There is nothing that I can stress more when you are dealing with a sick or special needs child than the fact that if you feel that you have gotten terrible care or that the individual you met with did not answer all your questions - PLEASE get a Second Opinion.
Until I had a son that has had medical issues since day one, I had no idea how different and often times completely opposing views doctors and nurses would have as to what is considered appropriate care for my child. If you are new to the blog you might be shocked to hear we had an Orthopaedic Surgeon tell us that our son may not walk, a Neurologist who told us he was "fine" and a Pediatrician who missed a lot of signs of a serious issue for the first ten months of his life!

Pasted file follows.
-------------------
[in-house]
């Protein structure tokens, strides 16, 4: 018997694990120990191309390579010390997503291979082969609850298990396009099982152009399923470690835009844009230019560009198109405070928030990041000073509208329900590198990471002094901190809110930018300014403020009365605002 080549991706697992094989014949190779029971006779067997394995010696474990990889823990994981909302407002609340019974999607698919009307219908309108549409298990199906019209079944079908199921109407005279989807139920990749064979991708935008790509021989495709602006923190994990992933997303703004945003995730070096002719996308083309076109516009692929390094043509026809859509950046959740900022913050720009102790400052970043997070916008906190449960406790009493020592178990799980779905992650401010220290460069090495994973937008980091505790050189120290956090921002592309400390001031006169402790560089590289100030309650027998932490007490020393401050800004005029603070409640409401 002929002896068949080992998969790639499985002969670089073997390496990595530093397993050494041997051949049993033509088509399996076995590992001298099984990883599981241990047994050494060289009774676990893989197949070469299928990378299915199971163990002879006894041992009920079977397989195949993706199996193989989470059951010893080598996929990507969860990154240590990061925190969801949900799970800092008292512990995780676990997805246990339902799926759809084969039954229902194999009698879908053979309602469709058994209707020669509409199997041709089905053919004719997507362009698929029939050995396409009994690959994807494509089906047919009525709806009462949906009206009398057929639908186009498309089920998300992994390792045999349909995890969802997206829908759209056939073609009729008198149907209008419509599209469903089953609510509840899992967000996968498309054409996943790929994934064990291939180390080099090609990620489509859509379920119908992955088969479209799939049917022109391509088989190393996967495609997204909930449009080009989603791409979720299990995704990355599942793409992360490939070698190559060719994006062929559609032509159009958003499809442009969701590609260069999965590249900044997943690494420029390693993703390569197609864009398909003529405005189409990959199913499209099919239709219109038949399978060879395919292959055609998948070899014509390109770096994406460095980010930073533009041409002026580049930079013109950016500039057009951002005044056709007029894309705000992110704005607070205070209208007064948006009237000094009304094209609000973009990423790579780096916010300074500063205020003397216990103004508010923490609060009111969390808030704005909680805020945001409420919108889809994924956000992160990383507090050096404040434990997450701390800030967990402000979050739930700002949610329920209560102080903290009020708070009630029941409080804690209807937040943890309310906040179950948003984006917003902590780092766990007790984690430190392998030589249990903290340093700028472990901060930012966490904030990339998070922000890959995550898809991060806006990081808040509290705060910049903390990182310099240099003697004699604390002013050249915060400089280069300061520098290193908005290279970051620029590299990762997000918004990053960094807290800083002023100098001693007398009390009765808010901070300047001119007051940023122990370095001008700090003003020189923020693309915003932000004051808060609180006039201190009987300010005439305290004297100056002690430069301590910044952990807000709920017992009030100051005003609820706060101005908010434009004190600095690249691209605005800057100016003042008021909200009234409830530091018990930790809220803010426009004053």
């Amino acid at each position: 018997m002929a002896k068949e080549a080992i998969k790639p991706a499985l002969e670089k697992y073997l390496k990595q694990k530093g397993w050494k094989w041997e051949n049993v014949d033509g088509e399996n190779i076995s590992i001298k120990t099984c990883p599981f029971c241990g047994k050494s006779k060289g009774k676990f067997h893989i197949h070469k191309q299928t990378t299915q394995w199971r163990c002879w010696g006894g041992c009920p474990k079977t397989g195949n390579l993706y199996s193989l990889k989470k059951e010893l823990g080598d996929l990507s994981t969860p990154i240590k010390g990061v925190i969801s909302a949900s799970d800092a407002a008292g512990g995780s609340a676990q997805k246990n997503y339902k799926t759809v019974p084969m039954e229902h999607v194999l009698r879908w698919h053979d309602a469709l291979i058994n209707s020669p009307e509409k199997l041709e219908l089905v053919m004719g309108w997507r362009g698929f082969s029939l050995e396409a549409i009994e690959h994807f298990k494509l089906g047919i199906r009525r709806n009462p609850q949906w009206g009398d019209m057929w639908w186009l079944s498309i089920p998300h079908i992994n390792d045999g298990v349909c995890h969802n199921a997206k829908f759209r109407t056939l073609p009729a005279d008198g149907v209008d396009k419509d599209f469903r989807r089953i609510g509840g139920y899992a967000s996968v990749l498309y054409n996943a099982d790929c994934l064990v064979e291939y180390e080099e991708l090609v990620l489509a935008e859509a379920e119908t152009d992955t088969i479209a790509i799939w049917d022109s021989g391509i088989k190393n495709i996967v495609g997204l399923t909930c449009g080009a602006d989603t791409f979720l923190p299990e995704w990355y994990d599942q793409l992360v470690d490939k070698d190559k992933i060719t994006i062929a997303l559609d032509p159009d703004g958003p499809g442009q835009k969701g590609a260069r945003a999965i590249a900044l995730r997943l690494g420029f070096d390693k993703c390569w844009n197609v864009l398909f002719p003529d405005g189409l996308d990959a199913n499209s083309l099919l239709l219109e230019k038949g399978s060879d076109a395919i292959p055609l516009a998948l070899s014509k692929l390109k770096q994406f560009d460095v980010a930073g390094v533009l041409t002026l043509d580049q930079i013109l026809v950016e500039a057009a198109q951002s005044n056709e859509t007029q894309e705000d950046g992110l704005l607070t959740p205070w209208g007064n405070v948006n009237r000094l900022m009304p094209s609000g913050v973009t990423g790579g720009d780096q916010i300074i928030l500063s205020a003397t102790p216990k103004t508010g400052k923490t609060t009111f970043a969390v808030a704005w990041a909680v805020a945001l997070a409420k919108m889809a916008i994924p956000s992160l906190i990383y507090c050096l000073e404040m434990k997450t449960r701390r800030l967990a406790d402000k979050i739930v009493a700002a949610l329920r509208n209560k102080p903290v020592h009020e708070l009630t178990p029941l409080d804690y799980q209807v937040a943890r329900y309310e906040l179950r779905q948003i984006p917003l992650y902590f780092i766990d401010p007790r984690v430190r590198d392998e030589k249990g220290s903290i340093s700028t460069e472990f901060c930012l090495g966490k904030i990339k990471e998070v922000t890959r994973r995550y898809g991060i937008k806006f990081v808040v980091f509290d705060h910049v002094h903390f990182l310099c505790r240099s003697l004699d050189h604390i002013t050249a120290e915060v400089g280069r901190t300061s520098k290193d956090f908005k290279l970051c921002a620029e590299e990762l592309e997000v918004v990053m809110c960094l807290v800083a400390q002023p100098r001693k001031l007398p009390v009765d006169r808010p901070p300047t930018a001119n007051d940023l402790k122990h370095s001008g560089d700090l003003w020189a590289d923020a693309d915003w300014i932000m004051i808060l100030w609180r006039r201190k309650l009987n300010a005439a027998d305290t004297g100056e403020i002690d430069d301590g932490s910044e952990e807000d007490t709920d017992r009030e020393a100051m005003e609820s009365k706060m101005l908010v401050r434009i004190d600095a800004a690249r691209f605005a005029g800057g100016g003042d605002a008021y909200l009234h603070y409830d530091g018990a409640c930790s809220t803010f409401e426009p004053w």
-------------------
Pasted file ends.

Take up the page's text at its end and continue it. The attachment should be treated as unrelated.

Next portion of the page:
I am lucky to have had a nurse friend advise me on what to do when no one else was listening. So, if you are reading this because you have a sick child and no one listens... find someone who will. Since my son was born we have seen Nephrologists, Orthopaedic Surgeons, Neurosurgeons, Neurologists, Ophthalmologists, Cardiologists, a handful of Pediatricians, Orthotists, Physical Therapists, Occupational Therapists, Dieticians, and almost any other kind of "ist" there is out there. Once I finally got his first Pediatrician to admit that something was off with my child, there hasn't been a day that I haven't fought like hell to do everything that I can for him.